|»5 Minute Wrap Up by Equitymaster|
On This Day - 4 MARCH 2010
Any idea what will drive India's growth?
In this issue:
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However, while GDP growth has brought India into the limelight, there are certain important areas where the country still has to take big, bold steps. One such area is innovation and new ideas. As reported in Mint, in a recent survey on innovation created by Soumitra Dutta, a professor at French business school INSEAD, India slipped 13 places to 56th in a ranking of 130 countries. The reasons cited have been inadequate political stability, lower broadband and mobile phone usage (per 100 inhabitants) and insufficient infrastructure facilities. The last reason, may we add, is hardly surprising.
Of course, one does not have to take various surveys of this sort very seriously. But it is a fact that India needs to stress a lot on innovation. A country like the US has done many things wrong to land itself in the slump that it finds itself in but one thing that the US can pride itself on is innovation. India too has many things going right for it at present despite various hiccups. If only India took its innovation capabilities to another level, the nation then will be a force to reckon with!
Even in the matter of capital expenditure, Asia clearly comes out on top. In 2009, 40% of global investment, at official exchange rates, took place in Asia, as much as in Europe and America combined. Hence, taking into consideration economic output in PPP terms and capital expenditure, Asian resurgence seems firmly on track. However, the Asian economies would do well to remember that it is not all about the quantity of output but also the quality of it. As long as there are millions of people that continue to live below poverty line, no amount of GDP or capital expenditure can justify the region's top billing.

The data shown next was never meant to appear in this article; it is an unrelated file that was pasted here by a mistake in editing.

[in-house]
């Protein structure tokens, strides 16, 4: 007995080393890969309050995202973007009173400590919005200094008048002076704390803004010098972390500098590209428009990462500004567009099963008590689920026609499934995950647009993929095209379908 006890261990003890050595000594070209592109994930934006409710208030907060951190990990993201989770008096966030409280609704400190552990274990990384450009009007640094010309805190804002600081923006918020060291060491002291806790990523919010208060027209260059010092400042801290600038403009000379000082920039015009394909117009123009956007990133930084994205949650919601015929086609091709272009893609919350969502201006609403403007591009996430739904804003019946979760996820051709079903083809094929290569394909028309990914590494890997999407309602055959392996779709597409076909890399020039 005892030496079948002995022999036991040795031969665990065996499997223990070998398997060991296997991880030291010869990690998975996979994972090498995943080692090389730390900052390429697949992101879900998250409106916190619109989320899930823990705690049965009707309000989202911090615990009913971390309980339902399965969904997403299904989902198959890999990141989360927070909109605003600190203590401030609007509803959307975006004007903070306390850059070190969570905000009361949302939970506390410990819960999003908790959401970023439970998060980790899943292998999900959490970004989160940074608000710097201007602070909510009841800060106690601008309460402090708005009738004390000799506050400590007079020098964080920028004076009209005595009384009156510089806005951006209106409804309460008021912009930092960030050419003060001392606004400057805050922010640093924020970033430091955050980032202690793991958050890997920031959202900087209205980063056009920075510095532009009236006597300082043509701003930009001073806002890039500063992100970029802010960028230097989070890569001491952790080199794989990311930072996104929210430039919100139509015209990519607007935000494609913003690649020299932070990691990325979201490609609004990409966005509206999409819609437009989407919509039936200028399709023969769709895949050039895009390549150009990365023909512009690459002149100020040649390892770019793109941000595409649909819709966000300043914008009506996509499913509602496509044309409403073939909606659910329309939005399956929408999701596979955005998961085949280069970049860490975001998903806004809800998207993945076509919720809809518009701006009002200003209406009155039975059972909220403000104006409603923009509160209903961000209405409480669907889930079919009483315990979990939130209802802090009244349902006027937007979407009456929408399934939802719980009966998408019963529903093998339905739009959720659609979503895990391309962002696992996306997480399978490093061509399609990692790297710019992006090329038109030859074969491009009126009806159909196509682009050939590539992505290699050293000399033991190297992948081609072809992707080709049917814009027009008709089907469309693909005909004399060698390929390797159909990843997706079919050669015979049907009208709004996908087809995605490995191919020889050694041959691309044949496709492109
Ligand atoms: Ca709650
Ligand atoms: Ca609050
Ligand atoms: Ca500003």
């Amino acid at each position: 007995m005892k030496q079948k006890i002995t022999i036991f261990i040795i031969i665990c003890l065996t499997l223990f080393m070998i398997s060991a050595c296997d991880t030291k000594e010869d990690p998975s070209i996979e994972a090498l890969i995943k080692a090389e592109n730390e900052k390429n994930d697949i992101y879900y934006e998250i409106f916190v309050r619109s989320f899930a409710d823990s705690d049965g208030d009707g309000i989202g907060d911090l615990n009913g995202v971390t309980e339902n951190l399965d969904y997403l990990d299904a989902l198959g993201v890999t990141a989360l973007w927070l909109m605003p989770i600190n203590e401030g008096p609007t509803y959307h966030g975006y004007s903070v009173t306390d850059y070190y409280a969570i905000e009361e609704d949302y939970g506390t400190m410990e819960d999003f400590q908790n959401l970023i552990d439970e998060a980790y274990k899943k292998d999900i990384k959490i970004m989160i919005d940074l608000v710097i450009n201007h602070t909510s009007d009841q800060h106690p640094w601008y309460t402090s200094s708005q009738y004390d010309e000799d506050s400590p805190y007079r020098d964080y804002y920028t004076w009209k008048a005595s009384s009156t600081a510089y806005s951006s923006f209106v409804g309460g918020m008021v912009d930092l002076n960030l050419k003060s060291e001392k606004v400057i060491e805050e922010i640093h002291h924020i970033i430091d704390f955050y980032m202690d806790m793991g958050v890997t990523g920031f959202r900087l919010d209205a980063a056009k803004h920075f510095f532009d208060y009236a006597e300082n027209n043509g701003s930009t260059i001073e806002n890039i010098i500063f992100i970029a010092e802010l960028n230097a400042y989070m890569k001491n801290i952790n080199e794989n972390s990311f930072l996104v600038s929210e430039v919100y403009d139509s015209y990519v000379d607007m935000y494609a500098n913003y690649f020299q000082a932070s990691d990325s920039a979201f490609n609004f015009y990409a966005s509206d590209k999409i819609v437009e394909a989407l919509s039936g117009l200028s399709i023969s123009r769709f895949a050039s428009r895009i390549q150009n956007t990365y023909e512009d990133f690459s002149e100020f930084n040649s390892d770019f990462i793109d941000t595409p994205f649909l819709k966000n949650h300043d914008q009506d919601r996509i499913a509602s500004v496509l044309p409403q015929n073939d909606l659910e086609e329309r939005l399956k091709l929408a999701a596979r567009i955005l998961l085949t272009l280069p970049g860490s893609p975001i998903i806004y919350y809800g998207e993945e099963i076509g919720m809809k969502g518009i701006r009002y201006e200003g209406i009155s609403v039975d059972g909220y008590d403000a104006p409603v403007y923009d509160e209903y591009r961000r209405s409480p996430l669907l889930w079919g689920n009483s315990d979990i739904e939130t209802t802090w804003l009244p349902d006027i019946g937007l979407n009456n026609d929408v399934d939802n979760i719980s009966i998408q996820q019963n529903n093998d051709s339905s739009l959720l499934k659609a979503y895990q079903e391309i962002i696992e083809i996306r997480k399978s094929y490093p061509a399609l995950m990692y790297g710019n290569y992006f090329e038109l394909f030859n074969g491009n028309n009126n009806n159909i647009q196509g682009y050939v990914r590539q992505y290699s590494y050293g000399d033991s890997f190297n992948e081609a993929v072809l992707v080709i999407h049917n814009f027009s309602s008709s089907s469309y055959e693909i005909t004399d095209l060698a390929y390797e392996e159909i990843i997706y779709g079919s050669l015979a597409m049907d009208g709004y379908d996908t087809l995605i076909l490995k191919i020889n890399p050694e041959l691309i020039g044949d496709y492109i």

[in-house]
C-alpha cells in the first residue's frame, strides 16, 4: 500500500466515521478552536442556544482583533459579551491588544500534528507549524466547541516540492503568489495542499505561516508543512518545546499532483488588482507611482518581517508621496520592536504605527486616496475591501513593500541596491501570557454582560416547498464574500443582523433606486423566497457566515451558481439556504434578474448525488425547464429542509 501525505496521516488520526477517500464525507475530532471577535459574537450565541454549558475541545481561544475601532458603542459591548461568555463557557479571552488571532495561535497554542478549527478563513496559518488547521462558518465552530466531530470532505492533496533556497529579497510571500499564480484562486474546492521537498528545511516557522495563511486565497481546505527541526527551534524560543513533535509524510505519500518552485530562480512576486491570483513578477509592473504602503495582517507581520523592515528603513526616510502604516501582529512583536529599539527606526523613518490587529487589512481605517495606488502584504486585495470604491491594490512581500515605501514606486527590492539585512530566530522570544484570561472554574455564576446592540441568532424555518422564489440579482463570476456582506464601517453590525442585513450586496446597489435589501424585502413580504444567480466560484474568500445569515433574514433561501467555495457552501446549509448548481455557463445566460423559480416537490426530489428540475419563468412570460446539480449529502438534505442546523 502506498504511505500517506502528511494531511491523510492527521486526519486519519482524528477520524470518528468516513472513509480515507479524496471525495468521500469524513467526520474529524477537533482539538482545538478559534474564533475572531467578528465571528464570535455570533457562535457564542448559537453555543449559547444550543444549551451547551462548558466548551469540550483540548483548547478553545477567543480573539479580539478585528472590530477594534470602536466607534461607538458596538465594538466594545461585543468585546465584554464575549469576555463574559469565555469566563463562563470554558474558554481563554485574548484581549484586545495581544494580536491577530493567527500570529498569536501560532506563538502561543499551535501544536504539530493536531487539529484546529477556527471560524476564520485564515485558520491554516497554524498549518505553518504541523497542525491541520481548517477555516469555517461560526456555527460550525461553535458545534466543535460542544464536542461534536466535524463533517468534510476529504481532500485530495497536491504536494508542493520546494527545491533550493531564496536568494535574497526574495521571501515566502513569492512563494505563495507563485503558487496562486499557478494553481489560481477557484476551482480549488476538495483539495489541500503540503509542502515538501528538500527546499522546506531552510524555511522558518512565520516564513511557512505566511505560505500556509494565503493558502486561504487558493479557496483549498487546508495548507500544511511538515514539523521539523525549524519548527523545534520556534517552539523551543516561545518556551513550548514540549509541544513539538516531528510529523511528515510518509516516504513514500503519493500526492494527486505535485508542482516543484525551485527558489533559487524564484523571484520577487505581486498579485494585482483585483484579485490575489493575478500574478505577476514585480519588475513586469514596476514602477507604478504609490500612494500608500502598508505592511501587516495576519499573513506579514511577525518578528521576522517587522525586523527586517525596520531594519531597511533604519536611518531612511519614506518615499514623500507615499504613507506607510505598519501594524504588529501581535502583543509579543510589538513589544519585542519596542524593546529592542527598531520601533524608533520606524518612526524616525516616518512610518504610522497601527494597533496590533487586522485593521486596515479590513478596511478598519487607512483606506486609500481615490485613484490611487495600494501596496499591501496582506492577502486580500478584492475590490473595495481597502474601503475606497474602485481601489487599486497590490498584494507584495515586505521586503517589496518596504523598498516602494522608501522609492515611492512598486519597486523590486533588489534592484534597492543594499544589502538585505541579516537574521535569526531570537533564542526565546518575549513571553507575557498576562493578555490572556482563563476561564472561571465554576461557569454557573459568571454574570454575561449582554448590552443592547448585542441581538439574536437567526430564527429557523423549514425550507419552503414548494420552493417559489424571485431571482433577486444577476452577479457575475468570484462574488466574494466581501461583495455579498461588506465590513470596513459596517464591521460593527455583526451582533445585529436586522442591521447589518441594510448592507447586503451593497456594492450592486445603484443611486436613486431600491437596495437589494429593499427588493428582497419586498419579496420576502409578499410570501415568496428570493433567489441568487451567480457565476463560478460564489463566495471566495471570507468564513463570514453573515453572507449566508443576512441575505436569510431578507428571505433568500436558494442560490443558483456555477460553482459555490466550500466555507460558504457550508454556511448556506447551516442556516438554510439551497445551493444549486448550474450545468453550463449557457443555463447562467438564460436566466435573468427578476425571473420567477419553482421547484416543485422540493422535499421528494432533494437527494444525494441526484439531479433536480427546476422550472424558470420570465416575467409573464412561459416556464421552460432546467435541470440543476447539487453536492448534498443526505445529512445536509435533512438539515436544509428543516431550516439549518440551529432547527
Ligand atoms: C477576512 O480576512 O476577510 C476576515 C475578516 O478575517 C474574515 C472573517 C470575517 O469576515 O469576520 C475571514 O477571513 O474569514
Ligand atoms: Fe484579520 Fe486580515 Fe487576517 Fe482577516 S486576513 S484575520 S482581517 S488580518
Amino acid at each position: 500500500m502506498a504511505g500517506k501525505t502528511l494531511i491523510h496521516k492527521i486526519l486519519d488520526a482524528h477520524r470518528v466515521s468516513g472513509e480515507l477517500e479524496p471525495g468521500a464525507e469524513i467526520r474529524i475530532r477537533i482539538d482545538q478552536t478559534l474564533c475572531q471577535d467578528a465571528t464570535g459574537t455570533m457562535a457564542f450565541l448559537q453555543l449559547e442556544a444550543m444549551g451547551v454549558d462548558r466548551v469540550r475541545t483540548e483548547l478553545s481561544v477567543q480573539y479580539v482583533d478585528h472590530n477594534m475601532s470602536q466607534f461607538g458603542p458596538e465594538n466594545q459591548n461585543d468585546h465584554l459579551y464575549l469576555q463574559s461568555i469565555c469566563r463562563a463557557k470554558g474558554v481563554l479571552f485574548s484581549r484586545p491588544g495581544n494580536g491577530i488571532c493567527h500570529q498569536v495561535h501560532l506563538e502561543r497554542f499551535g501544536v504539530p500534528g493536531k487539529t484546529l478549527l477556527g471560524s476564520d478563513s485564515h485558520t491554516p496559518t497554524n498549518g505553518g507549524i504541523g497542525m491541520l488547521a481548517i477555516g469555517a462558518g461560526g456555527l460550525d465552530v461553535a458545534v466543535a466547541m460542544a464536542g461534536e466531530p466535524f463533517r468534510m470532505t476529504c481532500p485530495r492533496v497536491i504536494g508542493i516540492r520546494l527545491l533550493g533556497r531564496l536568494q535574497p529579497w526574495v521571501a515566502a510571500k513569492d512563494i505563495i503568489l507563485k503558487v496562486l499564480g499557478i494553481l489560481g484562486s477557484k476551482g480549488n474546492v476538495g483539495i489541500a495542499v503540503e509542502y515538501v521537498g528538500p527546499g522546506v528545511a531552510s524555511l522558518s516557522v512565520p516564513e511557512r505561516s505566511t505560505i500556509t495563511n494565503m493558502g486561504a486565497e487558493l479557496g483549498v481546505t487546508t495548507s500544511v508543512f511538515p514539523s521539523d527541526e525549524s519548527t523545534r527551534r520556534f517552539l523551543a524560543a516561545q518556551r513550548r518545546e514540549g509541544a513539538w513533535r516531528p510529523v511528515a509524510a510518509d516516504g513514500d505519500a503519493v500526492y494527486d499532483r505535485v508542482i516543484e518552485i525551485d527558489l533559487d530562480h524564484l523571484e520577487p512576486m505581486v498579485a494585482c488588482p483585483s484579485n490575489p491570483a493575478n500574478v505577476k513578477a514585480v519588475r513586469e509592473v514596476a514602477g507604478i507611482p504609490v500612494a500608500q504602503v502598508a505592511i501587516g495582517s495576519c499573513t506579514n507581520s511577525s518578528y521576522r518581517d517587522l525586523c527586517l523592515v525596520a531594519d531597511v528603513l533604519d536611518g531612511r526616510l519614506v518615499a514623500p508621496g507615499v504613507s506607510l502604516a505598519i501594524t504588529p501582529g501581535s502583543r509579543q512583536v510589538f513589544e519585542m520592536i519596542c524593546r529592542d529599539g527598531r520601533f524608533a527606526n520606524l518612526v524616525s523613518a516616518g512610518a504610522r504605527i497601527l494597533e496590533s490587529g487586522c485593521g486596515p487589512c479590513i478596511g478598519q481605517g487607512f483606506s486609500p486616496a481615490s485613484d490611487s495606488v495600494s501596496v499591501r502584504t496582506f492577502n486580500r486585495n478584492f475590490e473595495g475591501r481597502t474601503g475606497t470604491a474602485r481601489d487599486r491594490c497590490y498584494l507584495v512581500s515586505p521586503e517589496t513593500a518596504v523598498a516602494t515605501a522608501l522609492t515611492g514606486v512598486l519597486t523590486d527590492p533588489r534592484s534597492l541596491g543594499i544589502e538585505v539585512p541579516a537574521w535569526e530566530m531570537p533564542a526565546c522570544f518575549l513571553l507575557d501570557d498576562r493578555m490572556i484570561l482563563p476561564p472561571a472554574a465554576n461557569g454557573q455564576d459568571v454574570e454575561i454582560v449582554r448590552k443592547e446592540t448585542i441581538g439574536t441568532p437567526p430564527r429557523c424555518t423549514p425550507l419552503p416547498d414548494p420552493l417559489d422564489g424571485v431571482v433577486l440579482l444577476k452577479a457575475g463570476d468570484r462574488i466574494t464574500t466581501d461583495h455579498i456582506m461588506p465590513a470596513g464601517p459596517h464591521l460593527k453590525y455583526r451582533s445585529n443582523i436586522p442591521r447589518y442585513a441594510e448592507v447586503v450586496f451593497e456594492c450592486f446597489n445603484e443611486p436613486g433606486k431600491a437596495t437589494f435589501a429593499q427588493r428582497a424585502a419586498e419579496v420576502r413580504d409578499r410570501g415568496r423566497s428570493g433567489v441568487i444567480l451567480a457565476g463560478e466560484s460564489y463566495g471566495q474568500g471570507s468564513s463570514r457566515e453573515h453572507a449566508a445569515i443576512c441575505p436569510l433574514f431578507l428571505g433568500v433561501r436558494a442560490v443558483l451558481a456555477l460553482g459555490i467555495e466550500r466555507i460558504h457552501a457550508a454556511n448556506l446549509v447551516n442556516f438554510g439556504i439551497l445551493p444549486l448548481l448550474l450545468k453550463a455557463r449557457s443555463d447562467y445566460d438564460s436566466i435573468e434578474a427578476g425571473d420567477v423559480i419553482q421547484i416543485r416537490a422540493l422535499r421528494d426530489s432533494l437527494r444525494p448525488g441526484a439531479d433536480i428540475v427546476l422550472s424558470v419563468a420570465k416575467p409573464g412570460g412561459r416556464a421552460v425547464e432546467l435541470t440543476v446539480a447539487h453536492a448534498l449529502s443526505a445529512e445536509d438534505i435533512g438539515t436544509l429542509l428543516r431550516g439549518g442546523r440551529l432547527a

Sensing the risk, a government-appointed panel has suggested that capital markets regulator SEBI should oversee the operations of rating agencies in India. Currently, 5 rating agencies- Crisil, Care, ICRA, Fitch India and Brickworks are registered with the SEBI. The government panel has also warned the rating agencies against entering into business that may directly or indirectly have a conflict of interest with their core job. We welcome this move particularly because besides corporate credit, several capital market issues are also rated by the rating agencies and have a direct impact on investor sentiment.
Arguably, their size left governments no option but to bail them out despite the grave mistakes these institutions made. The most obvious solution would now be to reform financial regulations such that no institution is allowed to become so big in the first place. And the ones that already are big should be broken down into smaller and separate entities. One of the top executives at the US Fed, Richard Fisher, too evinced a similar view recently. His emphatic view is that markets can only function properly if institutions that take big risks are allowed to go under. But such a 'common sense' solution is proving too difficult to implement, especially because of the opposition from these very firms and their supporters. Which is ironical to say the least, as they have vested interests in not letting it happen. At the end of the day, who wins - the large vested interests or common sense - will determine how soon we will see the next crisis.
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